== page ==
THE desert is a place where it is said that time bends, aging slows and the laws of gravity don't necessarily apply. And not just poolside in Palm Springs.
Past scrubby fields of Joshua trees down a dusty road in Landers, a gleaming white dome rises abruptly from the jagged, putty-colored horizon, a curious testament to one man's intergalactic vision: the Integratron.
The life's work of a onetime aircraft engineer, the bizarre 38-foot wooden structure was meant to add decades to a person's life (not to mention warp time and suspend gravity) through frequencies generated by electrostatic energy. Now the dome, surrounded by fruit trees, grapevines, vintage trailers and miles of nothing in every direction, will be put to a more modest use -- host to the first Retro UFO convention April 29.
The all-day affair offers a kitschy modern homage to the 1950s- and '60s-era reports of flying saucers that became the stuff of legend in this San Bernardino County outpost, organizer Barbara Harris said.
"It's a new chapter in ufology," said Harris, a graphic artist by trade. "When you go on that property ... there is something that touches your heart, that touches your soul."
Harris hopes to preserve and propagate this most mysterious slice of the desert's history, sharing the stories of those who once flocked to Landers, necks craned skyward.
To that end, next weekend's extravaganza will include talks by old-timers of strange encounters; tours of Giant Rock, now grimy with graffiti and missing a giant chunk that fell off in 2000; a contest for the best aluminum foil deflector beanie; old movies; classic cars; fire spinners; and a live poetic opera by a group called UFOetry titled "Did We Really Go to the Moon?"
Harris hopes the event will draw about 500 people to the 10-acre site; some proceeds will benefit the Morongo Basin Historical Society and help renovate the dome.
It's a fitting place to gather, considering the closest thing to a Retro UFO celebrity may be the Integratron's patron saint, engineer George Van Tassel. He built the dome for $150,000 over 18 years starting in 1957, claiming that he was inspired by a predawn meeting with a visitor from Venus named Solgonda.
Van Tassel and his family lived in a hollowed-out chamber under Giant Rock, a seven-story free-standing boulder plopped on the edge of Landers three miles north of the dome.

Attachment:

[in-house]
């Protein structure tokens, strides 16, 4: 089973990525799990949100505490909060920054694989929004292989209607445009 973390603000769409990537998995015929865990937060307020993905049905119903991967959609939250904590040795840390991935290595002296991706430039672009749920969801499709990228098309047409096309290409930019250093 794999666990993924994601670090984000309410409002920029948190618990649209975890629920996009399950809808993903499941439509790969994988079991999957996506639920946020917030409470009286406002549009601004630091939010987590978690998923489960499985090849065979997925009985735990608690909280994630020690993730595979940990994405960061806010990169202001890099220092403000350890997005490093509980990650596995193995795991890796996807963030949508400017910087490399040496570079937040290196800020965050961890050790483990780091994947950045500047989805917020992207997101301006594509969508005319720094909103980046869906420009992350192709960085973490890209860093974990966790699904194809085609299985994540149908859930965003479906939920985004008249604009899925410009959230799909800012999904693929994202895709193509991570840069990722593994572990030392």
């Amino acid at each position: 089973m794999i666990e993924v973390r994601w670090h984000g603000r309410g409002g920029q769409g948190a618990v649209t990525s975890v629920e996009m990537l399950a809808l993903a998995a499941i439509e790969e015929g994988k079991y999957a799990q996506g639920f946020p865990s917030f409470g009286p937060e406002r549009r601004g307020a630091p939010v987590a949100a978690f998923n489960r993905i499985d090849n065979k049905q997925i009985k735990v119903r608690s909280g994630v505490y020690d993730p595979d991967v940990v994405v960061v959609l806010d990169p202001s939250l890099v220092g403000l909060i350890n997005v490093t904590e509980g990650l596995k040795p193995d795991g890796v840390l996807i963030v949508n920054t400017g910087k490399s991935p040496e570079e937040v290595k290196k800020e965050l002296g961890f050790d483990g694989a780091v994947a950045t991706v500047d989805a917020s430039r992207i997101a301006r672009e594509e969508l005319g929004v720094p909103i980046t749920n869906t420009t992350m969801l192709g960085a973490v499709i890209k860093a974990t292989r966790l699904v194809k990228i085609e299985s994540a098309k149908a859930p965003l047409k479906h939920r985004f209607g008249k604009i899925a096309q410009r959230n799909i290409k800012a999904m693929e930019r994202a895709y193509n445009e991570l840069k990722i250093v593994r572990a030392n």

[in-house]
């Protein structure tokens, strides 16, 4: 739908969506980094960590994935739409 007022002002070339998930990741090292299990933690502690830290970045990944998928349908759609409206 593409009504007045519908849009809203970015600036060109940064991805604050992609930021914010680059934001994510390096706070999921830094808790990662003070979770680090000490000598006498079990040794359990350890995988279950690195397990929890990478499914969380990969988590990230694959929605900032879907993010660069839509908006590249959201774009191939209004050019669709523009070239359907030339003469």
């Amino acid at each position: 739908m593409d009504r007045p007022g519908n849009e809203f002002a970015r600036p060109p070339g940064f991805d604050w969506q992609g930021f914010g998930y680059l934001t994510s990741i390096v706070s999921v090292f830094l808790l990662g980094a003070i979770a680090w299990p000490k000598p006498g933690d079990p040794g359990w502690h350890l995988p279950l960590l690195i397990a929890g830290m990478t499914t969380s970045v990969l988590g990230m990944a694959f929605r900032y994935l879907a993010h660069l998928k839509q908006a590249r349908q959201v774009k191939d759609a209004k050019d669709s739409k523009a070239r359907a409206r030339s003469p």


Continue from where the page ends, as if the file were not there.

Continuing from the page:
He didn't complete the electrostatic device at the heart of the dome before he died in 1978, and his plans and equipment to finish the 50-megavolt Integratron disappeared soon after his death.
The outlandish dome and its unlikely location are "a monument to one man's field of dreams," said Joanne Karl, 51, one of three sisters who own the dome and have worked to restore it.
As for Van Tassel's alleged encounters with visitors from Venus and his offbeat writings claiming that the sun is square, "I smile and wink," said co-owner Nancy Karl, 48.
The Karl sisters, who live there part time, are used to hosting curious tourists, retreats and rock stars like Billy Corgan eager to experience the acoustically perfect space.
The upper chamber of the Integratron, made entirely of Douglas fir and fastened with a 1.5-ton concrete ring, includes an altar littered with visitors' mementos -- including guitar picks, Tibetan Buddhist paintings, a Yoda Pez dispenser and a set of dentures.
Under one of the 16 windows sits a set of seven large quartz bowls, which Nancy plays with a suede-covered wooden stick rubbed along the rim, producing astoundingly clear tones that reverberate through the airy space.
Joanne, a former cardiac nurse, describes the experience as "like being inside a giant cello." For $10 per person, they'll give groups an ethereal, 30-minute jam session "sound bath," complete with blankets, pillows and rosemary-scented oils.
But for now, the attention is on next weekend's gathering.
"There's going to be some loony bins there," Harris says of Retro UFO's debut crowd; she's deciding between wearing a get-up of bobby socks and poodle skirt, plus the obligatory cowboy hat and alien antenna, or Judy Jetson gear.
Still, Harris and the Karl sisters enthusiastically embrace the era's nostalgia and mystery, and believe the cosmic force found in sun-baked Landers "restores [the] soul," Harris said.
"We don't want to lose that."
Indulge in a "sound bath" and take a tour of the Mojave Desert Integratron, site of the April 29 Retro UFO Spaceship Convention, in a video report plus photo gallery at calendarlive.com/ufo.
Retro UFO at the Integration
Where: 2477 Belfield Blvd., Landers
When: April 29, gate opens at 7:30 a.m., closes 9 p.m. Limited space for overnight stays.
Price: $25, general admission; speaker venues and tours, $15 each. All-access tickets, $145 in advance, $199 at the door. Overnight pass $195 in advance, $245 at the door.
Info: (760) 365-3266, www.retroufo.com